It would be great if the school of your dreams called you up as soon as you graduated from college and offered you the teaching job you have always wanted.
Most people who have ever been hired for a teaching job know, this is never the case. If you are a certified teacher wanting a teaching job, you will need to do some serious legwork.
Obtaining a teaching position can be difficult, but it is much easier to know where to look and start your job search with a strong teacher resume and cover letter. Consider checking the following sources when seeking your next teaching job.
While it is not the most likely place to find them, some schools post job vacancies in the newspaper; this is more of a practice with private or charter schools. Find potential job listings in the newspaper between June and August. It wouldn’t hurt to check the newspaper at the end of the school year since some schools hire the school year before.
Most teaching postings listed in the newspaper include details on applying for the position and a contact number to gain more information. Answer job advertisements quickly, but don’t sacrifice the quality of your documents you submit.
Local Department of Education Website
Almost every state or province has a department of education that has been established to govern the education of the students living in that particular area.
A great source to consult when seeking a teaching job in your local department of education website. The Department of Education website for an area may have a list of job postings. These job postings are often searchable or organized by region, making them an invaluable tool for any job-hungry educator.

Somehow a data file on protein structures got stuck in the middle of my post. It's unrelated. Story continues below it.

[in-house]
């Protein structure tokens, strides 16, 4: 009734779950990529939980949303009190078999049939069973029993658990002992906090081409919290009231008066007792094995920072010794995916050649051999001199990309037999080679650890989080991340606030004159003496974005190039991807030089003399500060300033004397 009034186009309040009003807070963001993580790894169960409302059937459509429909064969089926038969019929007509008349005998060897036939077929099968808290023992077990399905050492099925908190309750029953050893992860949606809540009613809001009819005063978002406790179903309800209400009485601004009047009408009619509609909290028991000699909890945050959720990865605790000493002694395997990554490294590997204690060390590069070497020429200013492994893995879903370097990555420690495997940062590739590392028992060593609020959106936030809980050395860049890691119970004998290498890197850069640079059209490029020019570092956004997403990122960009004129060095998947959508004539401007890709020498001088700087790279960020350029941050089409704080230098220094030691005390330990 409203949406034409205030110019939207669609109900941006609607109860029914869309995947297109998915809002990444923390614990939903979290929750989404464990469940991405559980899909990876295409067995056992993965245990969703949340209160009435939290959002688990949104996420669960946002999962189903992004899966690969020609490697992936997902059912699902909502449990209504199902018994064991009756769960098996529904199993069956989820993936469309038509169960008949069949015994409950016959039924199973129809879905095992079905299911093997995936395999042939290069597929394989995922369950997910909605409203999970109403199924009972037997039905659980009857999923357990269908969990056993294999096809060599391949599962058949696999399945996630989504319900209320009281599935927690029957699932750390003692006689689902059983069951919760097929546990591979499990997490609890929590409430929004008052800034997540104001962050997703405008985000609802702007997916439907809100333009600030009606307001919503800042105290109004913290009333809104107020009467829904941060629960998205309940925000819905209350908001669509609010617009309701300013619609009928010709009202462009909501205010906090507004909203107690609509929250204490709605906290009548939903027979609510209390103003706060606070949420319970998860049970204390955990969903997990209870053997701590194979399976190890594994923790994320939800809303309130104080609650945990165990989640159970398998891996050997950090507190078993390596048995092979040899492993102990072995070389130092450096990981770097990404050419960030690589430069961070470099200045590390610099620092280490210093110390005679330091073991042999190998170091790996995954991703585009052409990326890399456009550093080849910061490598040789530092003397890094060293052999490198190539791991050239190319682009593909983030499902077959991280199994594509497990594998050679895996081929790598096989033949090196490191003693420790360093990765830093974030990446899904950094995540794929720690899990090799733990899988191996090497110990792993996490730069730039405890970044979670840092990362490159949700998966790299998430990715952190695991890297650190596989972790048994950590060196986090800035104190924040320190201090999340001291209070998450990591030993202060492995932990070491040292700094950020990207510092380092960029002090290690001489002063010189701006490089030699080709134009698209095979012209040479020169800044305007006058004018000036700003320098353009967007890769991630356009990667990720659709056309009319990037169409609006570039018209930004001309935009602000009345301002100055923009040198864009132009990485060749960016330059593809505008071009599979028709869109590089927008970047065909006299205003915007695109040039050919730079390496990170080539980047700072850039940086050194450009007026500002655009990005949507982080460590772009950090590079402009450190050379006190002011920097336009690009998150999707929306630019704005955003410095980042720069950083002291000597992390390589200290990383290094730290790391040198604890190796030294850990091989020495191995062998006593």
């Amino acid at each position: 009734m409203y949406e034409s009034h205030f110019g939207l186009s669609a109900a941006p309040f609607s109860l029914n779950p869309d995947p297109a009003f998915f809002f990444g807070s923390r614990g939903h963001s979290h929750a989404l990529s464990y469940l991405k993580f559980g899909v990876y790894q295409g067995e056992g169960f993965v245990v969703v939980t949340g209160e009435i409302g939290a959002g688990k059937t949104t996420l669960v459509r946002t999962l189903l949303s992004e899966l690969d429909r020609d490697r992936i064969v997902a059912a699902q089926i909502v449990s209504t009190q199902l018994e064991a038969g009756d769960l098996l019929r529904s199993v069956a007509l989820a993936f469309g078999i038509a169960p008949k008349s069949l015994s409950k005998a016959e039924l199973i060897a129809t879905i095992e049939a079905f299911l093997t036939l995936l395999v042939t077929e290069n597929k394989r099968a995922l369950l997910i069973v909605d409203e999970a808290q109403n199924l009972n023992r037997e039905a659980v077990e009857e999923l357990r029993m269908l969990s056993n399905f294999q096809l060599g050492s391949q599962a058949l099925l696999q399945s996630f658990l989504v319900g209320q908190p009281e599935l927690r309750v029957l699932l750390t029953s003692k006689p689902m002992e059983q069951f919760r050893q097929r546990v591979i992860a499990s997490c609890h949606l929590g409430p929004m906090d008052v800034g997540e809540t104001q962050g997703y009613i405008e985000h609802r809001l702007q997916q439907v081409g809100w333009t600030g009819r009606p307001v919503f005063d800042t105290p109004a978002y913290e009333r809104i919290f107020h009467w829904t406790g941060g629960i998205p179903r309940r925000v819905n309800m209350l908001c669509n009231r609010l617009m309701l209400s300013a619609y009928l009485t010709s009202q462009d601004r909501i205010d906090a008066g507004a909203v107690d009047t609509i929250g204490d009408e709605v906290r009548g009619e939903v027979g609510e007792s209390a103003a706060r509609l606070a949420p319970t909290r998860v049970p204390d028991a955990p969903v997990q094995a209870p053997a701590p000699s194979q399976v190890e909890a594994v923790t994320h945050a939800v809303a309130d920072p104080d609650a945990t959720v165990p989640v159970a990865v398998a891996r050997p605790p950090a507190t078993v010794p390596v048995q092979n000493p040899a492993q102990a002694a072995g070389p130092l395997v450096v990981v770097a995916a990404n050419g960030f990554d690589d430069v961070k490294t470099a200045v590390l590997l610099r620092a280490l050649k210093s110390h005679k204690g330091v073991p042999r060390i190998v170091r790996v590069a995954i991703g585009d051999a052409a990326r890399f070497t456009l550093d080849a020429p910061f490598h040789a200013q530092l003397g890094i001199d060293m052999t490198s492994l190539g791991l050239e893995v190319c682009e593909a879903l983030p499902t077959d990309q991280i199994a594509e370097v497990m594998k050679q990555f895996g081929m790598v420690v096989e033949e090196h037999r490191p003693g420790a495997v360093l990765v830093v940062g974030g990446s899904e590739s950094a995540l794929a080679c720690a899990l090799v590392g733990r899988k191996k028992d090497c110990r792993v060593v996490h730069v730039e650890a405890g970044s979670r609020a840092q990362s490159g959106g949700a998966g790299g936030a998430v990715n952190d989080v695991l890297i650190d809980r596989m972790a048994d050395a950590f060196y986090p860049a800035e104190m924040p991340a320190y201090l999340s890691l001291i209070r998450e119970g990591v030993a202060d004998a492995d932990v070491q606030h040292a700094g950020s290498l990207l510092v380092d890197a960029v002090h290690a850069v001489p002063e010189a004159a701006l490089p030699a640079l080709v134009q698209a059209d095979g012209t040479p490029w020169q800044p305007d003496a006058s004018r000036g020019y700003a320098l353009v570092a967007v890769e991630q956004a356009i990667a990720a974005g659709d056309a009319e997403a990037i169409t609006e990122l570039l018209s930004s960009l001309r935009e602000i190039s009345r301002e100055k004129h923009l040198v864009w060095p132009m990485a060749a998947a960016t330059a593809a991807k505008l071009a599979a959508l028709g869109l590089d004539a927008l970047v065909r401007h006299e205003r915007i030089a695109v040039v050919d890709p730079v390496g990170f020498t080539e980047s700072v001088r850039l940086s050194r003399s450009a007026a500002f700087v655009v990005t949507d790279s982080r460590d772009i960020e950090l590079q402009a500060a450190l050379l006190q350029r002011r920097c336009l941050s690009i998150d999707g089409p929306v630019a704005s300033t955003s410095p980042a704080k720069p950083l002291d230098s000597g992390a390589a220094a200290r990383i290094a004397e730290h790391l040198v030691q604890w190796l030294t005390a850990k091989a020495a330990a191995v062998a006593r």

School District Websites
The most common way to locate teaching jobs is to look on school district websites. Almost every school district has a section of their website dedicated to listing teacher or administrator job posts. Once you have identified the school district you would like to work in, you should be sure to check the website weekly for jobs. If you are not consistent in checking district websites, you could miss the perfect teaching position.
Depending on where you are located, you can find jobs on physical job posting boards. Some school districts have job posting boards in the district office with information about openings. The methods of communicating job postings vary greatly from area to area. It would be advantageous to check with any school district you would like to work in and inquire about how they lost their jobs.
Teaching Assistant and Substitute Teaching
If you don’t see many postings for teachers, you may inquire about teaching assistant and substitute teaching positions. Many schools may prefer new teachers to start this way, so they receive training on how the school is run, get to know the other personnel, understand the school policies, and learn to communicate and interact with them.
Send your resume to agencies or recruiters who recruit teachers for open positions. Sometimes the job you can get through these companies is better than the ones you would get through a public school system.
Looking for a teaching position is serious work, and the task can make you feel defeated after searching for months. It may seem like you are getting nowhere. It’s important to recognize that landing a job may take longer than expected simply because the teaching profession is flooded and schools have no difficulty filling their positions.
The key is to start with an accomplishment-based, keyword-rich, visually-appealing resume and cover letter. When you have these documents fine-tuned, keep applying for jobs because no school will come looking for you. Be active in your job search by networking, and eventually, you will find the job you have been looking for.